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Why and How to Buy Cast Iron Cookware


You may already have a set of cast iron cookware, or you may be asking yourself, why should I invest in a cast iron pan?  For the matter, why invest in a cast iron pan cookbook?

The unique properties of cast iron make it ideal for baking, sauteing, frying, slow cooking, and more.  A well-made pan is virtually indestructible and when properly seasoned is nonstick.  Iron is almost endlessly recyclable, so not only will it last you a lifetime, but you can feel good knowing it never has to end up in a landfill.  A good pan will also add trace amounts of iron, a necessary nutrient, to your diet.

Cast iron heats slowly and holds that heat.  It’s a bit of a myth that it holds heat evenly, though.  The pan will always be hotter directly over the burner.  ( You can sprinkle some flour in your pan and place it on a burner to see.  The flour will darken first where the pan gets hottest.)  To remedy this, consider purchasing a heat diffuser.

Recipes that are designed for cast iron take into account slower heating time and longer hear retention.  Where glass will keep your baked goods light, cast iron is the choice for when you want a screaming hot pan for searing or a terrific golden crust.

The pans work on gas and electric stoves.  They can go in the oven and can be used on induction burners and direct heat; outdoors, too, on a grill, hearth, or open fire.  Many recipes in this site include directions for outdoor cooking.

At the most basic level, a cast iron pan is just that, a pan make of iron that was cast in sand-blast molds, then polished.  The tools have been slightly upgraded, but the manufacturing technique is the same as it has been for hundreds of years.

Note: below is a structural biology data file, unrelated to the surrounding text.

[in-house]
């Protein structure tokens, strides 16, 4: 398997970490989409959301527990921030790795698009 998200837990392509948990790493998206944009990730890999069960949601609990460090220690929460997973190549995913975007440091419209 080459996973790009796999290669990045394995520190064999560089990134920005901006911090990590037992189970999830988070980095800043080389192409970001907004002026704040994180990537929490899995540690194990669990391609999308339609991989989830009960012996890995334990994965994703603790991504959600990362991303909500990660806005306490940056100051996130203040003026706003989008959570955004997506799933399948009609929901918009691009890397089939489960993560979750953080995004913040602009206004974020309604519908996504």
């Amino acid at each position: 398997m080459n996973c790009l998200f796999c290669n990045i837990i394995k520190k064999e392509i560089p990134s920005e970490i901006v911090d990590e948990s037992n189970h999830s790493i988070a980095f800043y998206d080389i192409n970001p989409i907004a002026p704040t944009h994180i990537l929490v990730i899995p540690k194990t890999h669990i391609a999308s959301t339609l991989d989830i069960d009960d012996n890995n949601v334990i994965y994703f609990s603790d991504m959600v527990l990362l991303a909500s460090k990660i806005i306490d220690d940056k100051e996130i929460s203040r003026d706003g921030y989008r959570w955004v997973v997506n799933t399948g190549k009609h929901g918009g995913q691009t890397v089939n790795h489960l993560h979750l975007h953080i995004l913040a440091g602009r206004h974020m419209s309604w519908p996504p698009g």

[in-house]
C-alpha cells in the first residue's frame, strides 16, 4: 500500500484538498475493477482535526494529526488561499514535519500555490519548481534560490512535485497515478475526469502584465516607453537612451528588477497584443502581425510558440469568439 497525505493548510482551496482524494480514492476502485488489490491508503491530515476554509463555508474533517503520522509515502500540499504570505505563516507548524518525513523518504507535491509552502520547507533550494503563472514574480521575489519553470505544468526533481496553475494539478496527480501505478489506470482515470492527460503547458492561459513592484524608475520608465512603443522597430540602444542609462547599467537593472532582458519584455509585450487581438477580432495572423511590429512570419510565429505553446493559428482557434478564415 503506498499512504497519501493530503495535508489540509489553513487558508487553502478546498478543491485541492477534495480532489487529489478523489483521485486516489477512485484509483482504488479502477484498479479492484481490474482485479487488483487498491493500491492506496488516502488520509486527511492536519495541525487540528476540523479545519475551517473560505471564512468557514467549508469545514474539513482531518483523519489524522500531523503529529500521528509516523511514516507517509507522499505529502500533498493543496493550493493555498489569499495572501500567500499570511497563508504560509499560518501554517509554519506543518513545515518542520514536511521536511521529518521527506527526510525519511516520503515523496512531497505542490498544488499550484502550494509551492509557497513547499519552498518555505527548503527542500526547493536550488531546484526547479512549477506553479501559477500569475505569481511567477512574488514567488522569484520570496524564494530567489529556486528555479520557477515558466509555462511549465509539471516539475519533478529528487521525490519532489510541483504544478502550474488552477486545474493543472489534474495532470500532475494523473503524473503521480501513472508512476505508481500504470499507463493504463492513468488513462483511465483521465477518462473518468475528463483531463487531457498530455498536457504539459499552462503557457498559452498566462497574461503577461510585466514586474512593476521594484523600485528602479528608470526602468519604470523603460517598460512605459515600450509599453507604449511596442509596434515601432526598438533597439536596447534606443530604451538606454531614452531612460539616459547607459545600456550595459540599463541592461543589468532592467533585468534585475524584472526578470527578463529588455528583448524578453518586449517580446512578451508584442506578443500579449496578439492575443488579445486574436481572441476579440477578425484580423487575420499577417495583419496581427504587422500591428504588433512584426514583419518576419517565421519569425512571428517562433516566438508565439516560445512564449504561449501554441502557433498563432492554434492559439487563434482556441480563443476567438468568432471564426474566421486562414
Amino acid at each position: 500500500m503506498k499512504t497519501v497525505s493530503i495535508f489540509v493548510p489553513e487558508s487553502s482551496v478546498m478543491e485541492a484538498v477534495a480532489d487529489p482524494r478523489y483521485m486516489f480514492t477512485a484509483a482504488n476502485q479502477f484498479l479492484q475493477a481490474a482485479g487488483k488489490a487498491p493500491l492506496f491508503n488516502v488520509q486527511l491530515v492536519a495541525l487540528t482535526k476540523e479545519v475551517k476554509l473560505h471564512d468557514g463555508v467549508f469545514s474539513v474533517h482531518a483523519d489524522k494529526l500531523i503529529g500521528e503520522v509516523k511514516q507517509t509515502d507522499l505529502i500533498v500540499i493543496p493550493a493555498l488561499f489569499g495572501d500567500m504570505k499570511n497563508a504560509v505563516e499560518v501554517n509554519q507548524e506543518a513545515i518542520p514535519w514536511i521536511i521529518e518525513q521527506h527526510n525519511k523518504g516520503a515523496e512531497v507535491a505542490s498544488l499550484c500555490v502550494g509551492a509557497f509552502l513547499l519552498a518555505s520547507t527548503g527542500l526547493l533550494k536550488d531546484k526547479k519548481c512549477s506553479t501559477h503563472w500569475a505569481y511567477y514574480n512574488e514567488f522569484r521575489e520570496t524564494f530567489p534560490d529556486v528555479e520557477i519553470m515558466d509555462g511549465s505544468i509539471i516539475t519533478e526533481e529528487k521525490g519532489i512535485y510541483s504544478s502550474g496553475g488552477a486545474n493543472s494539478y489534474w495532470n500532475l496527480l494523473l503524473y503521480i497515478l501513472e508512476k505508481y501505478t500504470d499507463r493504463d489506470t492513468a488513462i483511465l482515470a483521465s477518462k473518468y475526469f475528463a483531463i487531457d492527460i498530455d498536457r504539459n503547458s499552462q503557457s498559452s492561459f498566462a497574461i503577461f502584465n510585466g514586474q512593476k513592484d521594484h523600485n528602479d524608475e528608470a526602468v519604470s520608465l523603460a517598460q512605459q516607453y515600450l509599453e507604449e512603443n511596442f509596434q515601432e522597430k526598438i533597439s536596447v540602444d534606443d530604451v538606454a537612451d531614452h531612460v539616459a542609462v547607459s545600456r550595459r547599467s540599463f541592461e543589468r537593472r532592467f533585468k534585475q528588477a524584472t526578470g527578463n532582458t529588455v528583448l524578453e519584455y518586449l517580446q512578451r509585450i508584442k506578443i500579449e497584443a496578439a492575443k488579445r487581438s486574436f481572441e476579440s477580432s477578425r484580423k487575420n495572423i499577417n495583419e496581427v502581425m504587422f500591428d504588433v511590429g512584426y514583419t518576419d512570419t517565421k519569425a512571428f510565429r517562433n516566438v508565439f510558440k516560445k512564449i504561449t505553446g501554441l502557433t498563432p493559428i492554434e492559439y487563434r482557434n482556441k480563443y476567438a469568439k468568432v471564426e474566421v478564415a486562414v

When buying cast iron, you will notice that there’s only one major manufacturer left in America today, Lodge.  However, there are several very popular vintage brands you can buy online or find at garage sales or thrift shops.  Happily, there are also at least two very small craftsmen making pans to order.  Finex in Portland, Oregon, and Borough Furnace in Syracuse, New York.  They are worth seeking out.

Whether you decide to buy a brand new pan or go with something vintage, think about what shapes and sizes you need.  Always remember the weight of a pan when purchasing.  It is too heavy to pick up, you aren’t going to use it.  Find a smaller size that will be used.

Check out our Recommended Products page to see all the cast iron we have used and recommend.

What are your thoughts on cast iron?  Please leave us a comment.

6 thoughts on “Why and How to Buy Cast Iron Cookware

  1. I love my cast iron skillet for camping. Nothing better than heating it up and frying bacon and eggs for breakfast over the open campfire. You are absolutely correct, cast iron will last a lifetime. We actually used ours to cook an egg for my son’s science experiment. We had to build a solar oven and we used a Fresnel Lens. I don’t know if you are aware of the raw power (heat) a Fresnel Lens is capable of producing, but it is really intense heat. Anyway, the cast iron skillet held up no problem. It’s a bit sad to see that Lodge is about the only manufacturer left in the US. Great post, and very informative, thanks for sharing.